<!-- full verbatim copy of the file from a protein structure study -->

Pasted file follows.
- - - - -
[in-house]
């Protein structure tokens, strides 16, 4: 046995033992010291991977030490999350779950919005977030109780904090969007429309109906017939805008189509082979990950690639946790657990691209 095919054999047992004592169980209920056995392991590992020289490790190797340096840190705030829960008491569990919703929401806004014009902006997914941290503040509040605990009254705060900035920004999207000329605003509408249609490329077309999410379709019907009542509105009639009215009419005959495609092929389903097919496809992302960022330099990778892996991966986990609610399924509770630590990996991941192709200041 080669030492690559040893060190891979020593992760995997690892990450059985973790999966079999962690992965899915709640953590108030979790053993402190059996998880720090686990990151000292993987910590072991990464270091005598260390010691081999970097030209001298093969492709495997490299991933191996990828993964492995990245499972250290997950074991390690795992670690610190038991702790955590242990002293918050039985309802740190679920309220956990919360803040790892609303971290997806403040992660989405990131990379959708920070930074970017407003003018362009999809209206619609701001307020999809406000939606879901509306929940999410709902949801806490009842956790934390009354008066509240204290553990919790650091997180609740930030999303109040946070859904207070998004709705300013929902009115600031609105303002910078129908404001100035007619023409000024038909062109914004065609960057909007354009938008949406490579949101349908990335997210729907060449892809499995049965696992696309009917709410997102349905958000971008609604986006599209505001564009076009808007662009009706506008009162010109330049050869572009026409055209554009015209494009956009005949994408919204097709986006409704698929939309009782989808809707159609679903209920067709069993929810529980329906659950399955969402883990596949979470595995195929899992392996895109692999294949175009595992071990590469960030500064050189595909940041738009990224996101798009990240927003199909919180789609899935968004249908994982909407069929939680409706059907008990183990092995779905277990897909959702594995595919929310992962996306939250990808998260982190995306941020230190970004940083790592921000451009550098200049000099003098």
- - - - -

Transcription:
[in-house]
């Protein structure tokens, strides 16, 4: 046995033992010291991977030490999350779950919005977030109780904090969007429309109906017939805008189509082979990950690639946790657990691209 095919054999047992004592169980209920056995392991590992020289490790190797340096840190705030829960008491569990919703929401806004014009902006997914941290503040509040605990009254705060900035920004999207000329605003509408249609490329077309999410379709019907009542509105009639009215009419005959495609092929389903097919496809992302960022330099990778892996991966986990609610399924509770630590990996991941192709200041 080669030492690559040893060190891979020593992760995997690892990450059985973790999966079999962690992965899915709640953590108030979790053993402190059996998880720090686990990151000292993987910590072991990464270091005598260390010691081999970097030209001298093969492709495997490299991933191996990828993964492995990245499972250290997950074991390690795992670690610190038991702790955590242990002293918050039985309802740190679920309220956990919360803040790892609303971290997806403040992660989405990131990379959708920070930074970017407003003018362009999809209206619609701001307020999809406000939606879901509306929940999410709902949801806490009842956790934390009354008066509240204290553990919790650091997180609740930030999303109040946070859904207070998004709705300013929902009115600031609105303002910078129908404001100035007619023409000024038909062109914004065609960057909007354009938008949406490579949101349908990335997210729907060449892809499995049965696992696309009917709410997102349905958000971008609604986006599209505001564009076009808007662009009706506008009162010109330049050869572009026409055209554009015209494009956009005949994408919204097709986006409704698929939309009782989808809707159609679903209920067709069993929810529980329906659950399955969402883990596949979470595995195929899992392996895109692999294949175009595992071990590469960030500064050189595909940041738009990224996101798009990240927003199909919180789609899935968004249908994982909407069929939680409706059907008990183990092995779905277990897909959702594995595919929310992962996306939250990808998260982190995306941020230190970004940083790592921000451009550098200049000099003098």